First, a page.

With hardly a bang or the usual sounds of revelry that accompany a milestone celebration, and neither klieg nor spotlights focusing on its founder, socialite-businessman Amando Nieva “Wopsy” Zamora, Amigo Entertainment Technologies Inc. recently celebrated its 40th or ruby founding anniversary in a most sedate way, barely reflecting the bygone era of discos when the company and its founder shared stellar spots in the Manila social scene.
While much has been said and read of Wopsy through the years, he remains to be enigmatic.
As I did not belong to that era and milieu when he and his friends were at the top of the social scene among the younger set, I could only imagine the kind of man he was, and surmise if he was indeed the man that they said he was. To be sure, I did ask him straight if he was one of country’s playboys, at least before he settled down in the company of the woman who, at first sight, he knew he would marry — Agile Abastillas — and his response was a categorical, “No.” That title, he said, belonged to the likes of his friends whose names I shall, out of propriety and constraint, not mention. For if Wopsy would deny the appellation, I can probably expect the same denial from such noteworthy and high-profile gentlemen.
“We were all from Manila, most of us,” said Wopsy of his antecedents. “There were six siblings who became our grandfathers, so we have such a large clan. My cousins include Manny, Buddy and Ronnie.” The last, we all know, was executive secretary, presidential assistant, assemblyman and House representative during various political regimes. On his mother’s side, Wopsy is a Nieva and related to a number of equally distinguished families including the Lichaucos and Trinidads.
Wopsy’s father was Arturo or Art, a producer at ABS-CBN. To this fact I could relate because Art was the producer of Nine Teeners, which I always watched as a child. He was also a dancer and choreographer, and was a mainstay in the television show, Dance Time with Chito.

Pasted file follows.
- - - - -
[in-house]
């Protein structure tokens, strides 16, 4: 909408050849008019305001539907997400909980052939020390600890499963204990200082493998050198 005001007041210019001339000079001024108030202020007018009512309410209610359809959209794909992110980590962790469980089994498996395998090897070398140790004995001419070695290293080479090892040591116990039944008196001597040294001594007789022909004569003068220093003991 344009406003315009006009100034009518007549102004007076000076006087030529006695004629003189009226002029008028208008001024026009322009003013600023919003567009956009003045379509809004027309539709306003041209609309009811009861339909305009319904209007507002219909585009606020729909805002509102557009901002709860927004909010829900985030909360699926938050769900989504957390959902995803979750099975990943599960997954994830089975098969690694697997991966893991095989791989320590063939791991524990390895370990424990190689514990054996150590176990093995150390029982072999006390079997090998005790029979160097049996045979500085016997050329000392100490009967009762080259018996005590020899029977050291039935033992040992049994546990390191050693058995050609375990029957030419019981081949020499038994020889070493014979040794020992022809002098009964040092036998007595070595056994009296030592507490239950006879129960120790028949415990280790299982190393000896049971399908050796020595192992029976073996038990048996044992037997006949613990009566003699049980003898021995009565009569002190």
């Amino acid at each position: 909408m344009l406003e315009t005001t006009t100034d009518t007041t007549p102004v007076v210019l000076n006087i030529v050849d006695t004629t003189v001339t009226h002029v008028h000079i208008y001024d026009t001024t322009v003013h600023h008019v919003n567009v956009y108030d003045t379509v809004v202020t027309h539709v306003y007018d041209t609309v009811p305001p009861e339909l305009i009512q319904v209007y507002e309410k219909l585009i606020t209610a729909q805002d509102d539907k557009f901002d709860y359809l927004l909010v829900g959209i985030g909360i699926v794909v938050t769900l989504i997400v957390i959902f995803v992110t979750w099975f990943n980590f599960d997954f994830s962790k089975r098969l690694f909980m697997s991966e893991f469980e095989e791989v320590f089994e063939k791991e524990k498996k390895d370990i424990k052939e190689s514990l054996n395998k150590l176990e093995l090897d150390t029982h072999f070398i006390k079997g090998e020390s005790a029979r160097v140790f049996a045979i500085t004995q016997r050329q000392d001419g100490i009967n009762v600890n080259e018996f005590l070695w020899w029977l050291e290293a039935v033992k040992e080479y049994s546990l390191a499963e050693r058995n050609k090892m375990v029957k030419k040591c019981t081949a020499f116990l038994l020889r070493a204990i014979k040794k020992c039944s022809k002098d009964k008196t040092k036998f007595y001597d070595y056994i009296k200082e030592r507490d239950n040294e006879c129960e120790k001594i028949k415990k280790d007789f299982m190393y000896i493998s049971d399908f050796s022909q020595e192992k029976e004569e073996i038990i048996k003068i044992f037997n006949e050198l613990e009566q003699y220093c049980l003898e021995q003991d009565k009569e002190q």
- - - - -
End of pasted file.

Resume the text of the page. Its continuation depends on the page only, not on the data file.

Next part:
It was Art who named his son Wopsy because when his wife was in the delivery room getting ready for their son’s arrival, he was reading a book about Italian immigrants in the USA who had no papers and were called “WOPS.” It is a unique name that would bring the baby so much good luck, although the family’s happiness would be short-lived when his mother, Mila, died, when he was still a child. Although orphaned, he was well taken care of and he went to Ateneo de Manila from elementary to college. He even took his Master in Business Management, which was the predecessor of the MBA offering of what would eventually be known as the Asian Institute of Management.
His father, Art, Wopsy explained, owned a disco in Makati called Another World. “Not satisfied with the kind of music that his men played and neither with the lighting in the disco, both supplied by a contractor, he asked if I could instead take over their contract, and that’s how it all started.”
Art had seen his young son tinker with gadgets. He played beautiful music in the family stereo and created equally impressive light effects. No wonder the father would turn to his son to help enliven his disco.
Wopsy, in his late 20s, had worked for his uncle. At various times, though, he owned a furniture company called Matchsticks, became active in the stock market with his cousin Bombing Trinidad, and worked as marketing director of Johnson Wax, produced by Johnson & Son, Inc. “Johnson yata yan was my line,” he recalls of his first encounter with success.
A daring entrepreneur, he financed Ronny Pasola who invented the Game of the Generals. It was another brush with success. This was, interestingly, 1972.
The year 1979 was groundbreaking for him. “That was when my father asked me to help him in his disco, Another World. I trained DJs so the club would have good music. But while training them, I got the hang of it, and I began to enjoy being a DJ myself. So, I ended up being a DJ, too,” he recalls.